Low Intake of Vitamin C Increases Risk of Pregnancy Complications
Healthnotes Newswire (November 13, 2003)-Women with low intakes of vitamin C before and during pregnancy have an increased risk of preterm delivery compared with women taking higher amounts, according to a new study in the American Journal of Obstetrics and Gynecology (2003;189:519-25).
The normal time from conception to birth in humans is between 37 and 41 weeks. Births that occur less than 37 weeks after conception are considered to be preterm. Preterm delivery occurs in 8 to 16% of single-child births. There are several known causes of preterm delivery but premature rupture of the membranes (PROM) is the most common.
Rupture of the membranes of the fetal sac normally occurs early in labor. When it precedes the onset of labor by more than one hour, it is known as PROM, and is associated with 30 to 40% of preterm deliveries. Several nutrients, including magnesium, copper, and vitamin C, are important for maintaining the strength of the membranes. Previous studies have found that low levels of vitamin C in maternal blood and amniotic fluid can contribute to weaker membranes. There are no previous studies examining the relationship between vitamin C intake and preterm PROM.
The current study analyzed the vitamin C intake and pregnancy outcomes for 2,064 women. All of the women entered the study at between 24 and 29 weeks past conception. They answered questions about their dietary habits, lifestyle habits, and supplement use both before and during pregnancy. Vitamin C intake from food and supplements was calculated based on these answers. The average total vitamin C intake among the participants was 124 mg per day before conception and 251 mg per day in the second trimester. Women with vitamin C intake in the tenth percentile or lower had an average total intake of 24 mg per day before conception and 112 mg per day in the second trimester.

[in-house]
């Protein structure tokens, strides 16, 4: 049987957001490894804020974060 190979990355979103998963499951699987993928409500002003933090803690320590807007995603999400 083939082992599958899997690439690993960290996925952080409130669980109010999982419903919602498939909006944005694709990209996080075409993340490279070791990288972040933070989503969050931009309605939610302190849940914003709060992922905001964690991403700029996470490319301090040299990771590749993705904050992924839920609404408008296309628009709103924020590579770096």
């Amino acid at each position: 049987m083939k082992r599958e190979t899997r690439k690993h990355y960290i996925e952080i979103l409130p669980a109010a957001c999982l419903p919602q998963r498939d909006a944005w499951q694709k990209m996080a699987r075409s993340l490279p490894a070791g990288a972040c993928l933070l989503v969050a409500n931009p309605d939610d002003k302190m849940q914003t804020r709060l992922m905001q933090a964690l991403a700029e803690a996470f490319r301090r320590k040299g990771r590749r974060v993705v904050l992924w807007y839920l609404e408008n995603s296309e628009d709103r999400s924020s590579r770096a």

Women in the tenth percentile or lower for intake of vitamin C either before or during pregnancy were found to have a significantly increased risk of preterm delivery due to PROM, compared with women with higher intake; the greatest increase in risk, however, was found in women whose intake was low both before and during pregnancy.
The results of this study suggest that very low intake of vitamin C is associated with increased risk of preterm births due to PROM. Moreover, they suggest that the amount and cost of supplemental vitamin C needed to reduce the risk of preterm delivery due to PROM would be minimal. Further studies are needed to confirm this relationship and to identify the effect of higher intake of vitamin C on pregnancy outcomes.
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